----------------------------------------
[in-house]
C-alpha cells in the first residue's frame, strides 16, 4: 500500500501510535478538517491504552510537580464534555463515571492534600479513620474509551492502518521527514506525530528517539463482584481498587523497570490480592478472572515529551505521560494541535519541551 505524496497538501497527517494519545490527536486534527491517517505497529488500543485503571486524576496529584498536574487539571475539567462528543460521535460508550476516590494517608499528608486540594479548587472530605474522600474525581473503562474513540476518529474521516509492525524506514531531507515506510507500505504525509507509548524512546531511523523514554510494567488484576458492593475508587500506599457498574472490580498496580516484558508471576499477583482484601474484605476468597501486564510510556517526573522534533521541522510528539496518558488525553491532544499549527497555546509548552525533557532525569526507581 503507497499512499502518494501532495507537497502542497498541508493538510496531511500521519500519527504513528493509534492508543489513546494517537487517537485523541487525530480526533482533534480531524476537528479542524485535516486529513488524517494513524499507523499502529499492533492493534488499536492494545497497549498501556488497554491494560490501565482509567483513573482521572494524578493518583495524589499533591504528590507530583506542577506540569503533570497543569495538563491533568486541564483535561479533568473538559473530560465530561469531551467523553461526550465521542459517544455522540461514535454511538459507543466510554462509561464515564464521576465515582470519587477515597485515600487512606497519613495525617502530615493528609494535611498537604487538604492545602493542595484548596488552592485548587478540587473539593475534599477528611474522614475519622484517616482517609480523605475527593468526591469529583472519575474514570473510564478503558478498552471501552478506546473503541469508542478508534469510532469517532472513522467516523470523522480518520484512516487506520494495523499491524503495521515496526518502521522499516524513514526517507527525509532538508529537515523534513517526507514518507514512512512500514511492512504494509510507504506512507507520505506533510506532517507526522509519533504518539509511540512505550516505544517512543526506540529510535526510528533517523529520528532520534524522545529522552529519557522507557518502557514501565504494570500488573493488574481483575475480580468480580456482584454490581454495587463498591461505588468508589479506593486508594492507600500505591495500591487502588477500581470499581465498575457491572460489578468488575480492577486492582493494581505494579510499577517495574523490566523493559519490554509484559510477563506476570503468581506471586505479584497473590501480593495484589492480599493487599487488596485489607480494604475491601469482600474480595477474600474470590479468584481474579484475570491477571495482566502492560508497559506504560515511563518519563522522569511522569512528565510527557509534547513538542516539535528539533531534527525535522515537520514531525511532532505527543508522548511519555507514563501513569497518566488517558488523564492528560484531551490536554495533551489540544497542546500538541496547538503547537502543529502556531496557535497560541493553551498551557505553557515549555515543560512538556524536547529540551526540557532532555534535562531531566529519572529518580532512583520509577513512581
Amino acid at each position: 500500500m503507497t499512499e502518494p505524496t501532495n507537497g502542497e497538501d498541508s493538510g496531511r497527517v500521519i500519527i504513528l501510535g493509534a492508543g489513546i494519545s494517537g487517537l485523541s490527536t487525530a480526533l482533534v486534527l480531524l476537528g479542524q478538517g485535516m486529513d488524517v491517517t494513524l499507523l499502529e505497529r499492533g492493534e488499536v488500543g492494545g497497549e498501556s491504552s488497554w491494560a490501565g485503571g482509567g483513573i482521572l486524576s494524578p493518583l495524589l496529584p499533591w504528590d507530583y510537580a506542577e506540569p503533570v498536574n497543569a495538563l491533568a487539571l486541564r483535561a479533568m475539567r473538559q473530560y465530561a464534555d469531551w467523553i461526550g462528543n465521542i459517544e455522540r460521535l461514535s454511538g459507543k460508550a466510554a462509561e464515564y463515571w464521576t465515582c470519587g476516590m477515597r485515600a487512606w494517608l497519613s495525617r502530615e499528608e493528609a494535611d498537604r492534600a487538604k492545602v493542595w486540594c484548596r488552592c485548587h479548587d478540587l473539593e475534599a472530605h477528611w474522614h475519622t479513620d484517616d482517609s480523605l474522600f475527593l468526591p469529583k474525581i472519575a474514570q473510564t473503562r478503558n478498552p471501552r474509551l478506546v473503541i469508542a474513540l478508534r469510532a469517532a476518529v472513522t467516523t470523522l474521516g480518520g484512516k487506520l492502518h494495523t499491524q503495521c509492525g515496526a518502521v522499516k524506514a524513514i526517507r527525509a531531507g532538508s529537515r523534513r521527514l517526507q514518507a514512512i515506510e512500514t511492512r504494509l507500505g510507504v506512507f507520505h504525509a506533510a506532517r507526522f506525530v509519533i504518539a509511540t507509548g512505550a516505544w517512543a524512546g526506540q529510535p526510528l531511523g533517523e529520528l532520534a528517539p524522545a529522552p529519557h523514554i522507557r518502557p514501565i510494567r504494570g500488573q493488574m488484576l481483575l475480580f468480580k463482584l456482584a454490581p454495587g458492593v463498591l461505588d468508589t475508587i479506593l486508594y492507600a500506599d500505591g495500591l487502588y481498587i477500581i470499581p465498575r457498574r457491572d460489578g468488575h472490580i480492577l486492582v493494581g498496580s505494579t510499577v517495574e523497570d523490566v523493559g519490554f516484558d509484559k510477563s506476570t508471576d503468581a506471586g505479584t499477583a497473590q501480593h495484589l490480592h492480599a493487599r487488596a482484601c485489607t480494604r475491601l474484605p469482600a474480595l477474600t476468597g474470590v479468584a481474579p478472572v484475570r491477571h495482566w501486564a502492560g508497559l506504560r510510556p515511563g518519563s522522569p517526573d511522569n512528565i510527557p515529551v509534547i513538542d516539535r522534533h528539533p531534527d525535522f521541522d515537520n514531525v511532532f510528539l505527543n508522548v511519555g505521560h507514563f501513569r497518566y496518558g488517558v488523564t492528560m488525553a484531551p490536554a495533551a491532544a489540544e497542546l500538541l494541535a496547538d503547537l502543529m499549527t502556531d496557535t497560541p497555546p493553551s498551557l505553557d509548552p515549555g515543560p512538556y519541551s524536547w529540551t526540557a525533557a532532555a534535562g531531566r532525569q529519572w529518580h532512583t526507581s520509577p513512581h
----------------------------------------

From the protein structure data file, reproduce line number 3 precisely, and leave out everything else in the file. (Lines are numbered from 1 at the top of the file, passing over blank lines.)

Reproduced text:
Amino acid at each position: 500500500m503507497t499512499e502518494p505524496t501532495n507537497g502542497e497538501d498541508s493538510g496531511r497527517v500521519i500519527i504513528l501510535g493509534a492508543g489513546i494519545s494517537g487517537l485523541s490527536t487525530a480526533l482533534v486534527l480531524l476537528g479542524q478538517g485535516m486529513d488524517v491517517t494513524l499507523l499502529e505497529r499492533g492493534e488499536v488500543g492494545g497497549e498501556s491504552s488497554w491494560a490501565g485503571g482509567g483513573i482521572l486524576s494524578p493518583l495524589l496529584p499533591w504528590d507530583y510537580a506542577e506540569p503533570v498536574n497543569a495538563l491533568a487539571l486541564r483535561a479533568m475539567r473538559q473530560y465530561a464534555d469531551w467523553i461526550g462528543n465521542i459517544e455522540r460521535l461514535s454511538g459507543k460508550a466510554a462509561e464515564y463515571w464521576t465515582c470519587g476516590m477515597r485515600a487512606w494517608l497519613s495525617r502530615e499528608e493528609a494535611d498537604r492534600a487538604k492545602v493542595w486540594c484548596r488552592c485548587h479548587d478540587l473539593e475534599a472530605h477528611w474522614h475519622t479513620d484517616d482517609s480523605l474522600f475527593l468526591p469529583k474525581i472519575a474514570q473510564t473503562r478503558n478498552p471501552r474509551l478506546v473503541i469508542a474513540l478508534r469510532a469517532a476518529v472513522t467516523t470523522l474521516g480518520g484512516k487506520l492502518h494495523t499491524q503495521c509492525g515496526a518502521v522499516k524506514a524513514i526517507r527525509a531531507g532538508s529537515r523534513r521527514l517526507q514518507a514512512i515506510e512500514t511492512r504494509l507500505g510507504v506512507f507520505h504525509a506533510a506532517r507526522f506525530v509519533i504518539a509511540t507509548g512505550a516505544w517512543a524512546g526506540q529510535p526510528l531511523g533517523e529520528l532520534a528517539p524522545a529522552p529519557h523514554i522507557r518502557p514501565i510494567r504494570g500488573q493488574m488484576l481483575l475480580f468480580k463482584l456482584a454490581p454495587g458492593v463498591l461505588d468508589t475508587i479506593l486508594y492507600a500506599d500505591g495500591l487502588y481498587i477500581i470499581p465498575r457498574r457491572d460489578g468488575h472490580i480492577l486492582v493494581g498496580s505494579t510499577v517495574e523497570d523490566v523493559g519490554f516484558d509484559k510477563s506476570t508471576d503468581a506471586g505479584t499477583a497473590q501480593h495484589l490480592h492480599a493487599r487488596a482484601c485489607t480494604r475491601l474484605p469482600a474480595l477474600t476468597g474470590v479468584a481474579p478472572v484475570r491477571h495482566w501486564a502492560g508497559l506504560r510510556p515511563g518519563s522522569p517526573d511522569n512528565i510527557p515529551v509534547i513538542d516539535r522534533h528539533p531534527d525535522f521541522d515537520n514531525v511532532f510528539l505527543n508522548v511519555g505521560h507514563f501513569r497518566y496518558g488517558v488523564t492528560m488525553a484531551p490536554a495533551a491532544a489540544e497542546l500538541l494541535a496547538d503547537l502543529m499549527t502556531d496557535t497560541p497555546p493553551s498551557l505553557d509548552p515549555g515543560p512538556y519541551s524536547w529540551t526540557a525533557a532532555a534535562g531531566r532525569q529519572w529518580h532512583t526507581s520509577p513512581h